Dementia research and national strategy critical, international expert says

Media Release

Tuesday 14 March 2017

President and CEO of the American Alzheimer’s Association Harry Johns has highlighted the critical need for more investment in dementia research and joined calls for a fully-funded National Dementia Strategy in Australia ahead of a lecture tour to coincide with National Brain Awareness Week.

Mr Johns, whose national tour starts in Melbourne today, said more dementia research is an urgent international priority.

Mr Johns said with the support of their government the investment in dementia research, including a $350 million increase in the past year, has enabled significant investments that have changed the trajectory of dementia research.

He has also joined calls for a fully-funded National Dementia Strategy, saying the experience of implementing such a strategy in the United States demonstrates the significant potential – both economically and socially.

“The value of a national approach in addressing dementia, including Alzheimer’s disease not only has the potential to create the same success that has been demonstrated in the fights against other diseases, such as influenza and pneumonia, it also provides for a much more co-ordinated approach in meeting the many challenges dementia presents to the community,” Mr Johns said.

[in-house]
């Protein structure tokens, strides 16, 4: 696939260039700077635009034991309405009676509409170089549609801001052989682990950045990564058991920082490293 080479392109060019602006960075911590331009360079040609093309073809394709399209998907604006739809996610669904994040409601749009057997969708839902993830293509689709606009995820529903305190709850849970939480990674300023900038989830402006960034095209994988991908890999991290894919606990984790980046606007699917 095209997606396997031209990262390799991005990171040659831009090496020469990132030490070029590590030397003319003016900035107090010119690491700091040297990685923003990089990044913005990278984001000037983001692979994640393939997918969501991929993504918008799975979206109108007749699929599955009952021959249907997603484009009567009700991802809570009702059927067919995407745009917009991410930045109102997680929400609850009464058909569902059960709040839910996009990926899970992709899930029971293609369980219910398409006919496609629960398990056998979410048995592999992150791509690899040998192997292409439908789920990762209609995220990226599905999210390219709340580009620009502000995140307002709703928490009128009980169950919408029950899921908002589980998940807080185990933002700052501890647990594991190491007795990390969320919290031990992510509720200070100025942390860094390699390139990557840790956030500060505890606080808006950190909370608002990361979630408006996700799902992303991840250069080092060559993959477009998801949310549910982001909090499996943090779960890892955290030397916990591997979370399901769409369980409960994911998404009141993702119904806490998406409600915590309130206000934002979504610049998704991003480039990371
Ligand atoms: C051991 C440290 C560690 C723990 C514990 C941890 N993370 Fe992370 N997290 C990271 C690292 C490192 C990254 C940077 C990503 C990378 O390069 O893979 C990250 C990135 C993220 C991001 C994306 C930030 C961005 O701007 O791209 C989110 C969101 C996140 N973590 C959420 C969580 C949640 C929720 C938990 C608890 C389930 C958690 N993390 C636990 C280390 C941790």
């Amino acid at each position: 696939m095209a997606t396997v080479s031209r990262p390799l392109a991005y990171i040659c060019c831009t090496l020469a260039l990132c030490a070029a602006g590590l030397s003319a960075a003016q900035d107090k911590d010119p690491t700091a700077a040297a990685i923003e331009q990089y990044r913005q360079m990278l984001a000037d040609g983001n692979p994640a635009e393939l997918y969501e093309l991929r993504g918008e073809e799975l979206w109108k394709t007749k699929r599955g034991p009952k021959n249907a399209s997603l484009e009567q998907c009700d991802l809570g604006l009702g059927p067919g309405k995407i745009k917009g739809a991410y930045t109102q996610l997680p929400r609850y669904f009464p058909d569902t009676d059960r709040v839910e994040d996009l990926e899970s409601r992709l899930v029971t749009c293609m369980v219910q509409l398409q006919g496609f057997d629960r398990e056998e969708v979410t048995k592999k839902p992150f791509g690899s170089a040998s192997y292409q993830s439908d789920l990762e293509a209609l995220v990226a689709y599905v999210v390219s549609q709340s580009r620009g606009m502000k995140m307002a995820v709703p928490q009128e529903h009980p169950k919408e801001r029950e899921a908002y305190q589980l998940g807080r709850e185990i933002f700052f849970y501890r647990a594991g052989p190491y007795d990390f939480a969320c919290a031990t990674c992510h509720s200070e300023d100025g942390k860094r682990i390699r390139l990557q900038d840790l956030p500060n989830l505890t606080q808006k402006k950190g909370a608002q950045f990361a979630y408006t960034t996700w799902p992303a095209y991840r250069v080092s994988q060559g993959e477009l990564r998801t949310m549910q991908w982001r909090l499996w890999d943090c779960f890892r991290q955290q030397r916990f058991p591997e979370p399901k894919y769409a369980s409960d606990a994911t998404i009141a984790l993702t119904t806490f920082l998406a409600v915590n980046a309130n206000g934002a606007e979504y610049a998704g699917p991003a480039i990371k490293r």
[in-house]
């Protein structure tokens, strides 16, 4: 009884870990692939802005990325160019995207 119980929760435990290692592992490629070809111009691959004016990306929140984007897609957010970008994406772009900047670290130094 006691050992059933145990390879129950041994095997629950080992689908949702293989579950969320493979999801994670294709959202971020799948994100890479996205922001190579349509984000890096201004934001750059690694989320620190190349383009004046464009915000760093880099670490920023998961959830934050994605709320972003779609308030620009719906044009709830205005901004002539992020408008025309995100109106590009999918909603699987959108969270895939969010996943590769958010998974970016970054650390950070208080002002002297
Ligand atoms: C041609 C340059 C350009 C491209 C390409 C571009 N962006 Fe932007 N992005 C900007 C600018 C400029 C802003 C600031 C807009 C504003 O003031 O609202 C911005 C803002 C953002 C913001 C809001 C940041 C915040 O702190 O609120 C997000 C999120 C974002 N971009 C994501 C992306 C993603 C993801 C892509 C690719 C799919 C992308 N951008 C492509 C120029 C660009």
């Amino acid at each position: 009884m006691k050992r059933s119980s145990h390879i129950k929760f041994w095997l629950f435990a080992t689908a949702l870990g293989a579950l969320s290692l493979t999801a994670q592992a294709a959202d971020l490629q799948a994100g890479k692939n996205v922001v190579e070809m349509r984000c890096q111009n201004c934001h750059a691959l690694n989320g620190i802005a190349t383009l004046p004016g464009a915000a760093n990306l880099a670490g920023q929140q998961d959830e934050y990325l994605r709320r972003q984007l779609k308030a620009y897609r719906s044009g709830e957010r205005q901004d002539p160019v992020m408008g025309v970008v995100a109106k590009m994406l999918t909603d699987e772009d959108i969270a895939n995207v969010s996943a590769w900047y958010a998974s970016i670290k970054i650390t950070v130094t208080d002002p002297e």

“There is an urgent need to focus on increasing and sustaining funding for research internationally and to ensure that we are supporting people with Alzheimer’s disease and other dementias and their families.”

Under Mr Johns’ leadership the Alzheimer’s Association has driven the public agenda on Alzheimer's disease in America, raising awareness of the condition to unprecedented levels, which has delivered significant public policy advances in the US, including the passage of the National Alzheimer's Project Act (NAPA) and the creation of the National Alzheimer's Plan in 2012. Collaborations led by the organisation and research funded directly by the Association, both internationally and locally, have advanced new levels of understanding in the field.

Alzheimer’s Australia National CEO, Maree McCabe, said there are currently more than 413,000 Australians living with dementia, and 2441 people joining the population with dementia each day, urgent action on dementia is critical.

“The recently released Economic Cost of Dementia in Australia 2016-2056 report revealed dementia is currently costing the Australian economy $14.6 billion per annum yet we still do not have a fully-funded national strategy to provide better care and outcomes for people who are living with dementia now, nor are we taking risk reduction seriously in order to try to reduce the numbers of people living with dementia in the future,” Ms McCabe said.